The ATC Crisis That Wasn’t
If you’re traveling by air today—your own airplane or via airlines—you’re having a much better experience than would have been likely if the government hadn’t been reopened on Friday. With the paychecks again flowing, a massive flu outbreak among air traffic controllers has been miraculously avoided. In the annals of disease prevention, it may stand as the most effective vaccine ever. Why even TSA workers are suddenly feeling better.
Writing in The Washington Post over the weekend, Joseph McCartin, the author of Collision Course: Ronald Reagan, the Air Traffic Controllers, and the Strike That Changed America, postulates that spiraling rumors that controllers were about to stage a sick out finally convinced the political class to end the stupid shutdown and get these people paid. While I claim no insider knowledge about the ATC workforce, I can read FlightAware’s MiseryMap and no one should have missed the shot across the bow on Friday when Washington Center issued ground stops for Newark and LaGuardia because of staff shortages.
With nasty weather forecast in the Northeast for Sunday and more set to hammer Chicago on Monday, the situation was about to deteriorate to the point of making the lead on the evening news. Given the tight staffing levels at many facilities and a dose of weather chaos, it doesn’t take much to hobble an air transportation system with minimal reserve capacity.
NATCA, the controllers' union, was as plain as it could be about this. Controllers working without furloughed support staff—and unpaid, by the way—were declaring themselves medically unfit to be on position. Legally, under the Federal Service Labor Management Relations Act of 1987, controllers are prohibited from striking. But like pilots, they are required to self-certify as medically fit, including being adequately rested. “Rested" is a between-the-ears concept not to be determined by anyone other than the restee. Even the FAA understood that sending legions of controllers out for doctors' notes would be a losing strategy.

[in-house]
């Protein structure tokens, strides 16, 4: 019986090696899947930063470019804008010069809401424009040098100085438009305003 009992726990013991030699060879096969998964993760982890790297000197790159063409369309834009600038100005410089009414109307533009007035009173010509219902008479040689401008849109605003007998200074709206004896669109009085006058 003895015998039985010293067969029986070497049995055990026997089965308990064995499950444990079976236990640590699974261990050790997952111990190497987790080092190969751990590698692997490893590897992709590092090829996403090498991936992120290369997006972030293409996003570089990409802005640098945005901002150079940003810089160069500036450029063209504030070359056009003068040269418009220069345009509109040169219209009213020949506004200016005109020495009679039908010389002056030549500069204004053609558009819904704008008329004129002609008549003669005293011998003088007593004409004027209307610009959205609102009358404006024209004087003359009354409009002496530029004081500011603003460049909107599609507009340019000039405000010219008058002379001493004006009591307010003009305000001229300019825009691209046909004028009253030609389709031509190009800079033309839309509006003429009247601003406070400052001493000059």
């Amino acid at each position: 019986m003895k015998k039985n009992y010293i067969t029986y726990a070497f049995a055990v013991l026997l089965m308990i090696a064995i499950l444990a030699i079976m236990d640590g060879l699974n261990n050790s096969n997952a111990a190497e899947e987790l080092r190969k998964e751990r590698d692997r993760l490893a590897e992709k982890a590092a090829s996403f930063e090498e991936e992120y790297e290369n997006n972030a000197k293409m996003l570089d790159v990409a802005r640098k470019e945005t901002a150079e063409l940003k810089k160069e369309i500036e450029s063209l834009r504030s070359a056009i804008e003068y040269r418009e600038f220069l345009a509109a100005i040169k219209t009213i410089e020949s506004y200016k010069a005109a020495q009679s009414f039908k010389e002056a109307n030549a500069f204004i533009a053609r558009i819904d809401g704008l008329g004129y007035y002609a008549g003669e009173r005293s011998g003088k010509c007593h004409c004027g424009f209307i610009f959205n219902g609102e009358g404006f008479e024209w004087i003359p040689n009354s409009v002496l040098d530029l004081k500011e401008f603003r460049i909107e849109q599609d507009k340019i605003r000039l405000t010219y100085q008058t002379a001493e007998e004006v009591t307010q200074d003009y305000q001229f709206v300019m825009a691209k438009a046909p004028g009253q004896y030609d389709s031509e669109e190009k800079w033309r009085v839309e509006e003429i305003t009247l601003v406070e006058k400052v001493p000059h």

Public sentiment for this particular work action is difficult to gauge because there has been no specific polling on it. An NPR/Ipsos poll found that 74 percent of Americans say they were embarrassed by the shutdown. The same poll found that Americans also believe federal workers were unfairly impacted by the shutdown. Our own AVweb poll found that 42 percent say controllers and TSA workers would be justified in staging a work action, 36 percent said they would not be.
For several reasons, I’m in the 42 percent. For one thing, a sick out is not a strike. It exists in the impossible-to-define murky world of a work action. Second, in my view, it’s utterly unacceptable for the general public to expect federal workers to work without pay and to uniquely shoulder the burden of these political shenanigans while feeling none of the pain themselves. If you find yourself stuck in an airline terminal for 12 hours, you may be compelled to give your congress people a jingle. That’s as it should be. Personally, if I had travel planned, I’d have canceled it, but still made the call.
Air traffic controllers are well paid—average pay about $84,000—and the benefits are often better than in the private sector. Still, they’re not all at that pay level and I find the argument that they should put aside sufficient resources because the government might shut down to be utterly unpersuasive. It’s especially unpersuasive when you consider Coast Guard members, who aren’t paid nearly as well, were also expected to deploy while their families coped sans pay. If we as an electorate deem controller jobs to be sufficiently critical to prohibit strikes, then we should accordingly assure that their pay isn’t stopped for political posturing.
When a worker is hired—public or private sector—there’s a contractual understanding that he or she will be paid for the work. That doesn’t mean there won’t be pay cuts or layoffs. But it does—or should—mean that no one is expected to work without pay merely to advance a political agenda. When that does happen, I think they’re justified in focusing attention on their plight in the hopes that the electorate will send more competent and mature people to Washington. This is, of course hopelessly naïve, but it beats accepting shutdowns as a legitimate means of doing business.
We face the prospect of another shutdown three weeks from now. One hopes it will be averted. But if it isn’t and controllers once again force the issue, bully for them.